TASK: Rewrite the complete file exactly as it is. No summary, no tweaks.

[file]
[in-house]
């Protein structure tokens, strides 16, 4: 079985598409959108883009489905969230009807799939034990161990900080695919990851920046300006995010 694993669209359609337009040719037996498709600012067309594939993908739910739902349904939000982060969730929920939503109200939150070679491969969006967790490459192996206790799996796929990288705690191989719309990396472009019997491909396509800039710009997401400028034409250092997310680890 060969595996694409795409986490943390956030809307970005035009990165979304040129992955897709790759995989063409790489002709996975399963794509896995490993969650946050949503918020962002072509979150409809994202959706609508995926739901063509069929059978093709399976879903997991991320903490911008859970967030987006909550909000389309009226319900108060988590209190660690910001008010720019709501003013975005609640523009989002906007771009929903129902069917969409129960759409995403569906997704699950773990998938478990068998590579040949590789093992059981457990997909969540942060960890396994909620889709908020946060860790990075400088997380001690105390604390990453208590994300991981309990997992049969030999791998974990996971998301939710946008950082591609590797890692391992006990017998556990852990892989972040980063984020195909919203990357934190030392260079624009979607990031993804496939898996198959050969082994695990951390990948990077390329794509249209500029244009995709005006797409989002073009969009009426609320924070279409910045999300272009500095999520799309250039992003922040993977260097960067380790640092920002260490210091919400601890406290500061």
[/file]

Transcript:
[in-house]
């Protein structure tokens, strides 16, 4: 079985598409959108883009489905969230009807799939034990161990900080695919990851920046300006995010 694993669209359609337009040719037996498709600012067309594939993908739910739902349904939000982060969730929920939503109200939150070679491969969006967790490459192996206790799996796929990288705690191989719309990396472009019997491909396509800039710009997401400028034409250092997310680890 060969595996694409795409986490943390956030809307970005035009990165979304040129992955897709790759995989063409790489002709996975399963794509896995490993969650946050949503918020962002072509979150409809994202959706609508995926739901063509069929059978093709399976879903997991991320903490911008859970967030987006909550909000389309009226319900108060988590209190660690910001008010720019709501003013975005609640523009989002906007771009929903129902069917969409129960759409995403569906997704699950773990998938478990068998590579040949590789093992059981457990997909969540942060960890396994909620889709908020946060860790990075400088997380001690105390604390990453208590994300991981309990997992049969030999791998974990996971998301939710946008950082591609590797890692391992006990017998556990852990892989972040980063984020195909919203990357934190030392260079624009979607990031993804496939898996198959050969082994695990951390990948990077390329794509249209500029244009995709005006797409989002073009969009009426609320924070279409910045999300272009500095999520799309250039992003922040993977260097960067380790640092920002260490210091919400601890406290500061």